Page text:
News article: Impact of Azahari's Death
bulldogg November 17th, 2005
The impact of Azahari's death |
Aleksius Jemadu, Bandung
Soon after it was announced that Azahari had been killed during a raid on a terrorist hideout in Batu, Malang, Indonesian government officials began making optimistic statements that Azahari's death would hurt the morale of his followers and damage their ability to carry out attacks. National Intelligence Agency chief Syamsir Siregar, for example, said terrorist groups very much depended on Azahari's bomb-making expertise.
However, Azahari's death will by no means automatically reduce the scale of the terrorist threat in Indonesia. Terrorist networks do not depend entirely on any individual, and these networks are able to replace lost leaders.
The series of terrorist attacks that have taken place in the country beginning with the first Bali bombings in 2002 have had certain characteristics that may not exist for terror attacks in other parts of the world. Terrorist attacks in Indonesia rarely target government officials or properties. Former President Megawati was once mentioned as a possible target for assassination but there was no real evidence terrorist groups ever contemplated such an attempt.
Terrorist groups have mainly targeted Western properties and people. In conflict areas like Maluku and Poso, the terrorists also target Christian churches and Christians, with the goal of inciting new outbreaks of religious violence.
There are visible signs the Indonesian government wants to introduce tougher policies in its fight against terrorism. Recently, President Susilo Bambang Yudhoyono asked the Indonesian Military (TNI) to play an active role in curbing terrorism in the country.
Although this policy is strongly opposed by human rights activists, the government is determined to go ahead with the policy. In addition, Vice President Jusuf Kalla recently disclosed a government plan to monitor the activities of some pesantren (Islamic boarding schools) to prevent the spread of radical and militant views.
The police raid that killed Azahari and several of his followers in Malang could be seen as a sign of the government's tough new stance on terrorism. This tough policy will be perceived by the terrorist groups as an open declaration of war against them.
So far the Indonesian government has expressed its full support for the global war on terrorism, but not to the extent that it will jeopardize its relationship with domestic Islamic groups. When the Indonesian government protested the U.S. military invasions of Afghanistan and Iraq, the protests were not only aimed at upholding the principle of respect for state sovereignty, but also at appeasing domestic political constituents.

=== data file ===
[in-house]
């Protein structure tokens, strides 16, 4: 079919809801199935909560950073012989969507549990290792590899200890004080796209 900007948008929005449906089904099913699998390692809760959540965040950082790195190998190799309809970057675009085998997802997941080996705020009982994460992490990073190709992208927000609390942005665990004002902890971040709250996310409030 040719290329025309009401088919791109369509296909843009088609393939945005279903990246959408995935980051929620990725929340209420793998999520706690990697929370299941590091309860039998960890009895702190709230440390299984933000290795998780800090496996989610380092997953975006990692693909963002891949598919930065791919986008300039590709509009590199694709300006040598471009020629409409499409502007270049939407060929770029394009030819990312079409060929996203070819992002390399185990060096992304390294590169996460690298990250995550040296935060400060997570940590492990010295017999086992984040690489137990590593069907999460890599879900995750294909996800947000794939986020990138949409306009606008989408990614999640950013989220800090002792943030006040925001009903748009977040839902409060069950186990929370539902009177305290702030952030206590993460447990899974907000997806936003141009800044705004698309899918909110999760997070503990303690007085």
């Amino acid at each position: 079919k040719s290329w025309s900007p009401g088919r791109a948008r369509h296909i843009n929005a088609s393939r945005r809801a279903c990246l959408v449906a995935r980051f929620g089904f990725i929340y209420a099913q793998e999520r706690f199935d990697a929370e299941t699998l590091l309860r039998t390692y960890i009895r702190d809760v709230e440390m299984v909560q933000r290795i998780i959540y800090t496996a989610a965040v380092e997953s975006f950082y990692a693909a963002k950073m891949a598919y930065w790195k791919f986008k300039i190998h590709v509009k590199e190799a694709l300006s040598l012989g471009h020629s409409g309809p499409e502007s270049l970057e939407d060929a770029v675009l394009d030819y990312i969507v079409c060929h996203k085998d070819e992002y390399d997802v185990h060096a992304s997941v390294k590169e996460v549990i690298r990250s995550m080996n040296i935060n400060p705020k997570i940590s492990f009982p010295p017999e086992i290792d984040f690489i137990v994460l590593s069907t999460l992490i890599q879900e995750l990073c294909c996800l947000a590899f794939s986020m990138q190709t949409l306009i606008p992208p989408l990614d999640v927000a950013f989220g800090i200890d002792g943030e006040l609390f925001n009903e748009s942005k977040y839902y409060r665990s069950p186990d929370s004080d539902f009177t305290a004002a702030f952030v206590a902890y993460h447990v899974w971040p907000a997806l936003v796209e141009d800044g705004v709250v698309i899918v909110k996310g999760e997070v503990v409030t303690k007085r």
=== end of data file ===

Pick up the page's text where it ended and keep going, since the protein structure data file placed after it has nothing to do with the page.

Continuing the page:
Western government leaders sometimes have a difficult time understanding the seeming ambiguities of Indonesia's policies in dealing with domestic terrorist groups. They are naive in assuming that these policies are formulated in a political vacuum. The commitment of the Indonesian government against terrorism does not necessarily mean it agrees with all Western assumptions about the war on terrorism.
Certain political nuances exist and they do affect the formulation and implementation of antiterrorism policies. For example, the Indonesian government continues to shrug off international pressure officially to declare Jamaah Islamiyah a terrorist group and ban it from Indonesia. The government argues that it cannot ban a shadowy organization whose real structure is not clear.
If the killing of Azahari is perceived by the terrorists as an indication of tougher policy measures on the part of the Indonesian government, it is predicted that in the future government officials and properties will become direct targets of terrorist attack. In other countries like Saudi Arabia and Pakistan, government buildings and state officials became targets after their governments introduced harsh measures against the terrorists.
This prospect will become even more likely if the three people sentenced to death over the first Bali bombings, Imam Samudra, Mukhlas and Amrozi, do not receive clemency from the President.
The government should anticipate this threat by mobilizing society in its support, particularly Islamic leaders. Being tough on terrorist groups should not isolate the government from the majority of its domestic constituents. And we cannot deny that the terrorists, with their militant views and murderous plans, are born and grown up in our society.
The Indonesian government will only create more trouble for itself if it neglects the importance of societal support in its war on terrorism.
The writer is head of the Department of International Relations and head of the MA study program in social sciences at Parahyangan University in Bandung.
From my wife's uni no less. http://www.thejakartapost.com/detail...117.E03&irec=2
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